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Perfecting the Overhead

Posted on: March 17th, 2015 by chaosandpain No Comments

by Jim Dart, PTA & ASC 105K Pro




We’ve all been asked the anchor question… the question which unites bro’s, gym rats, meat heads and weight lifting enthusiasts world-wide. The one question that, from the unassuming and ignorant to what the elite use as a measuring stick of burley manliness, dominant prowess, and alpha-male status…

How much ya bench?!

Now the alternatively frustrating follow up rebuttal….which ultimately is thereby followed up by lengthy explanation, no matter how truncated.

(I’m not sure, it’s not a thing I focus on…)
What do you mean… you don’t know?


Truth be told – Excelling at Overhead Pressing of any variety equalizes imaginary lat syndrome carriers, squashes the swaggered walking, shit talking jokers at the gym and makes the one-trick pony’s and substantially strong envious. Some people are built for pressing, the short armed, barrel chest individuals, but mastering the Overhead requires so much more than good structure – and trust me, a little know-how and solid foundation will go a long way when training for the overhead.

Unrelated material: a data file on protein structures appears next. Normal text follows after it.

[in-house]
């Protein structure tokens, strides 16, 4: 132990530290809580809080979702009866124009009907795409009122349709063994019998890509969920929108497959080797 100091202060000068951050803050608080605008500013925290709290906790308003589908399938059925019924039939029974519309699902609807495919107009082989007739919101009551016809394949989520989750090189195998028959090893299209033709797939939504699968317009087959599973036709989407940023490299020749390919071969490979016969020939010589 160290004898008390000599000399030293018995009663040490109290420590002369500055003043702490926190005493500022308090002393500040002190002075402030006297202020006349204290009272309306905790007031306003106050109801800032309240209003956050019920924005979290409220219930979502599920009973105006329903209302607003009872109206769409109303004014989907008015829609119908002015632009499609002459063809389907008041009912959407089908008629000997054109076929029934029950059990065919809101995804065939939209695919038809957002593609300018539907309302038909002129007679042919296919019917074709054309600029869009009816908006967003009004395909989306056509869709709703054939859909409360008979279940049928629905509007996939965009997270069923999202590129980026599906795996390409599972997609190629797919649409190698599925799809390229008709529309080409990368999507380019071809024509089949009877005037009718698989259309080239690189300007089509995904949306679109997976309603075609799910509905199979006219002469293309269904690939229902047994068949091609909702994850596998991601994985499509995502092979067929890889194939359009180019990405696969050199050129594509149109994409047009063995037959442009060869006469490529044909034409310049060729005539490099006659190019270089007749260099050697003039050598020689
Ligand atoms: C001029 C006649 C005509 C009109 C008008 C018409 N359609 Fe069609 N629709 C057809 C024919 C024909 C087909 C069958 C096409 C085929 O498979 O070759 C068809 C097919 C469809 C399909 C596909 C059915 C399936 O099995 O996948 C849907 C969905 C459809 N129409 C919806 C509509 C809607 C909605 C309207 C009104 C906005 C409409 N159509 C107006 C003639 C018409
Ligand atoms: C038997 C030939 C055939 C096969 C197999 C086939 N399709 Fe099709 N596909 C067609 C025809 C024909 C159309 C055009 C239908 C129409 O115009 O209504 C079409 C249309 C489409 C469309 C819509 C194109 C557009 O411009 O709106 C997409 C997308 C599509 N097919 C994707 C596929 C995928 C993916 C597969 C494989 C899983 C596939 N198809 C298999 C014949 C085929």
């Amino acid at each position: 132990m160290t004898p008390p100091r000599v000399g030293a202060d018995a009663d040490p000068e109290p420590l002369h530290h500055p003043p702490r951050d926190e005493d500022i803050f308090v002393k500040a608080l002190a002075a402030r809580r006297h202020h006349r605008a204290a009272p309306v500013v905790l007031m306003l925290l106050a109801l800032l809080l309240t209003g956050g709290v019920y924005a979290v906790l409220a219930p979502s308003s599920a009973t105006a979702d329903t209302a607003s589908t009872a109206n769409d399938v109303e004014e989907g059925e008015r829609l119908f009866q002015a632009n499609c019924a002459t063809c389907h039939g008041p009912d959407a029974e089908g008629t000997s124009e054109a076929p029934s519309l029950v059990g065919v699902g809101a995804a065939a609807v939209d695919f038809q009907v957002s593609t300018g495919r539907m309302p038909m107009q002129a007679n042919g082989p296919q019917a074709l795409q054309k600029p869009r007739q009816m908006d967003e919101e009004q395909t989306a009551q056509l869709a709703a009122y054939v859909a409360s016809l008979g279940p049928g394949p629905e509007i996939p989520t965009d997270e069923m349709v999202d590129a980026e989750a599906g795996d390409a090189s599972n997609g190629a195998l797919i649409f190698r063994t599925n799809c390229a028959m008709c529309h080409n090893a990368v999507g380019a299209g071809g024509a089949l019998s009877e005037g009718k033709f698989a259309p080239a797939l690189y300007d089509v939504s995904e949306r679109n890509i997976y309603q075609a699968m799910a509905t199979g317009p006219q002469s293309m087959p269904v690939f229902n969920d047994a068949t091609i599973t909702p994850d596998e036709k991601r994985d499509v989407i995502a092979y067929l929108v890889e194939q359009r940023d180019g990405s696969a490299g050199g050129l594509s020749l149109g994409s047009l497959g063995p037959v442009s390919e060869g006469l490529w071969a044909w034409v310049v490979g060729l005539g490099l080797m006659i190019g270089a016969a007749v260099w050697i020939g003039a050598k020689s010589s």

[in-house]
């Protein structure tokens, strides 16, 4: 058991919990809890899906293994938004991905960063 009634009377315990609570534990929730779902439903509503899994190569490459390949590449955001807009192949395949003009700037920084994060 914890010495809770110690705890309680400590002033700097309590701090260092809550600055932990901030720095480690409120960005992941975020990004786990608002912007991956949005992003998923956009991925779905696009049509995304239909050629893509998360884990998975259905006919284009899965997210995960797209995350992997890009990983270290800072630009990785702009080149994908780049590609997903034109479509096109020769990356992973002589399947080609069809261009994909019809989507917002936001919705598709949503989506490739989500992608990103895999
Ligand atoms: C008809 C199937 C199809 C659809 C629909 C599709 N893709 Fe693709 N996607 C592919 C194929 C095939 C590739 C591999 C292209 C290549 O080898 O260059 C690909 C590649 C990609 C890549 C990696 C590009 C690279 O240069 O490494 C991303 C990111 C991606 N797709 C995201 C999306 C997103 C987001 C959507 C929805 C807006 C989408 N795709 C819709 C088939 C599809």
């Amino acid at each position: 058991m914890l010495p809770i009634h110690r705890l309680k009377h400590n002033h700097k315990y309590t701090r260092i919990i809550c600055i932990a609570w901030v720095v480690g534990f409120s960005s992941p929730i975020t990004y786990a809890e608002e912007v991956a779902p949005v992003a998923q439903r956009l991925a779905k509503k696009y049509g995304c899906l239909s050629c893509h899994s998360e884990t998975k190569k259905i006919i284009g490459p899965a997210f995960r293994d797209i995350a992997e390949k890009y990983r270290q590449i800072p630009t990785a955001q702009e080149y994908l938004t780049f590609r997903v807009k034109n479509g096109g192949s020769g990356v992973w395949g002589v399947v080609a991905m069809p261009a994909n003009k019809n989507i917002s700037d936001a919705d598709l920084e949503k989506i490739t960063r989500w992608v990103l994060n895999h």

Thanks to some of the forward thinking individuals with the inventions of specialty bars like the Swiss bar, along with neutral gripped handles, logs, axles or hell – even straight bars you can overhead press your face off without running into stagnation. But how do you really get good at overheads? I’m talking about sending up to 1.5x’s your bodyweight (and up!) to the roof with authority… you have to start with the basic form, and work your way up. This article will focus more intently of the Olympic variations, push press, power jerks and split jerks- but fear not, strict pressing will be visited as well.
Lets start off with bar position, as time and time again this is one of the first malpoisitions I see individuals assume, and will doom your press from the start and will equate the perceived weight much more than it actually is.


Get a grip…
To me, the type of grip is dependent on the type of bar that you’re pressing with. I’ve always like a thumbless grip regardless if im using a bar or axle, I feel it gives you more wrist flexibility and is easier for the elbows to be rotated under and slightly past the bar**. Those with good shoulder mobility will have little trouble with it. Using a thumbed grip will give you of a controlled feeling, but tends to exhaust the biceps and forearms in my experience – trick here is find what is comfortable for you.


Left: Bar held high above sternum, lack of stable base with bar in front of hips; spine in neutral and primarily using anterior chain for postural support vs. Right: Bar held on sternum, scapulae retracted and bar held in line with the hip, using posterior chain for stability